How to Offer Towing Services
Richard Ford noticed a gap in his business model. His customers needed something more. And, what they needed was a convenient way to get their vehicle towed to the dealership collision center after an accident.
York’s of Houlton, located in Houlton, Maine, is a remote town. It’s a town that Ford says is the last stop in the U.S. before you hit Canada. There aren’t a lot of companies that offer customers a towing service in the area, so dealer principal Jerry York saw an opportunity.
He hired Kevin Bailey in 2011 to be the dealership’s tow truck driver, and, when Ford joined a year later, he saw an opportunity to expand the towing business. His first step was purchasing a flatbed truck in 2013.
Ford, fixed operations director for York’s of Houlton, says that adding a towing service to the collision department increased sales by 22.4 percent. The dealership takes care of all the towing operational expenses. Bailey receives a fixed percentage of the sales. In 2018, the dealership booked $172,000 in towing revenue.
Not only is the towing service an added fee that leads to additional revenue, the collision repair shop is also able to control business in the area and bring the business directly to the collision center.
“If someone else does it, then you’re not the first option,” he says. “It’s critical for business, especially a collision center, to be a full-service dealership.”
Today, the dealership offers customers a 24/7 towing service and roadside assistance, and while adding the service to the dealership’s operations was beneficial, Ford says there were some learning curves along the way.
Problem No. 1: Obtaining the Towing Vehicles
The first hurdle that Ford ran into was figuring out a model of leasing vehicles that worked well. He kept seeing the tow trucks get damaged after a certain amount of time and needed to figure out how many years could pass before he leased more towing vehicles.
The Solution: When Ford hired Bailey, he kept the wrecker, which is a tow truck with a boom instead of a flatbed, that Bailey came with and started leasing the other towing vehicles.
The flatbed does roughly 90 percent of the sales. By leasing new and cycling every three to four years, the collision repair shop is able to keep repairs under warranty and profit consistent.
Problem No. 2: Defining the Tow Zone
Ford also realized that response time and how far the service extended was critical for the operation to run smoothly. Since, Houlton, Maine, is a relatively remote town, he needed to narrow the limit of the service.
The Solution: Ford decided to reach out to any outfit that could dispatch accident and crash calls to the collision repair center. Usually the greatest percent of towing and roadside calls are within 35 miles of the shop but the staff is willing to go further, he says. The tow truck driver is available night or day for a call and unless the tow truck is not big enough for the job or the truck is in the repair shop, the collision repair center will go out and tow the vehicle.
“Ninety-nine percent of the time, we’ll take the call,” Ford says about answering state police or customer calls.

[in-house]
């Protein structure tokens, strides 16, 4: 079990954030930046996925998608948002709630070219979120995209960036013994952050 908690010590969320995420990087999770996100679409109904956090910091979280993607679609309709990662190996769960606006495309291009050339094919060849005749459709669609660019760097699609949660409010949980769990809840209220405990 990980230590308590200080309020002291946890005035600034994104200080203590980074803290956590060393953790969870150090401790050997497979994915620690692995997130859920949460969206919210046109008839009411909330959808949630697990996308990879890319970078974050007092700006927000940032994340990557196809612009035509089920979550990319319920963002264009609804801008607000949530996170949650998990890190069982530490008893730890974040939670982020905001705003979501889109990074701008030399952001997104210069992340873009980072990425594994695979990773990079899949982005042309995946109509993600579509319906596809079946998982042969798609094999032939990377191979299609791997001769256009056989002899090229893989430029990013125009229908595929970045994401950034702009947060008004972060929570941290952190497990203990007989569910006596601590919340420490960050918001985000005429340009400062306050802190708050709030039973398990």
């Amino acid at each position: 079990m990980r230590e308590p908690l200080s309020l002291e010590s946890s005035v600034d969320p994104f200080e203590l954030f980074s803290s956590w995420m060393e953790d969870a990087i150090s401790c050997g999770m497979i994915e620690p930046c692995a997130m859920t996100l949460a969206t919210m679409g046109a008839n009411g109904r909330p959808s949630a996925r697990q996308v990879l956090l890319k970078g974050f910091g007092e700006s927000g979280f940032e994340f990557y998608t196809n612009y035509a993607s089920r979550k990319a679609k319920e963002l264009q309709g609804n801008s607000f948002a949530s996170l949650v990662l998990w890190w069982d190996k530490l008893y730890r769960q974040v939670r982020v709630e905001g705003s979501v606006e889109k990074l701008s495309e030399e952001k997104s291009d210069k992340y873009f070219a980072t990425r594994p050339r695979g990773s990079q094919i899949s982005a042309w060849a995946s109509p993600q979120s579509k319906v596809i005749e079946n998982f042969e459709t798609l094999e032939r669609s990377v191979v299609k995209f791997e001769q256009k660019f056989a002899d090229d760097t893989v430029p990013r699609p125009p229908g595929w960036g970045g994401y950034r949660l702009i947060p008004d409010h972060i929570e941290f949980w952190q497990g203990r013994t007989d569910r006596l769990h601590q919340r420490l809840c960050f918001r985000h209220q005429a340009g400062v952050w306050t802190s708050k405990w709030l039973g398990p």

In order to advertise the service, Ford placed electronic signs along the road, as well as a section on the website that had the information and the number that can be called. On a mobile phone, the shop’s website has a button that a customer can push to directly call Bailey, Ford says.
Problem No. 3: Staffing the Vehicles
Having only one person in charge of towing left the dealership in a tight spot. In case of an emergency, Ford knew he needed to have someone extra on hand who knows the procedure and can sub in for Bailey.
The Solution: Ford trained someone who already works in the collision repair shop to help as a backup for the tow truck. By having another person trained, the towing business has more flexibility of when and how far to pick up customers, he says.
Beginning in 2019, Ford plans to train a second person as a backup tow truck operator. He will also focus on the new trainee’s reputation and and make sure the person can be presentable at any time to the customer, he says.
Problem No. 4: Identifying Additional Revenue Opportunities
There were more aspects and ways to get revenue from towing than Ford originally anticipated. For example, the body shop can make some extra money off impounding vehicles that are towed. So, even if a vehicle is not brought into the collision repair shop, it has the opportunity to make extra revenue. Ford realized he was not using the towing service to its maximum revenue potential.
The Solution: Aside from "out of gas," lock outs, breakdowns and accidents and repossessions, the shop also takes what it refers to as "police calls." Those calls may be abandoned vehicles, arrests, or parking in a tow or snow removal zone. Operating a towing and roadside assistance service requires the shop to have an impound lot in order to hold a vehicle safely and to ensure the shop gets paid for the service. Storage charges may apply. In the case of abandoned vehicles, Ford says he occasionally has to apply for a title to dispose of the car. Or, in the case where a customer doesn't want the vehicle back, or is unable to pay, a title might be signed over to allow the body shop to junk the vehicle and cover the costs.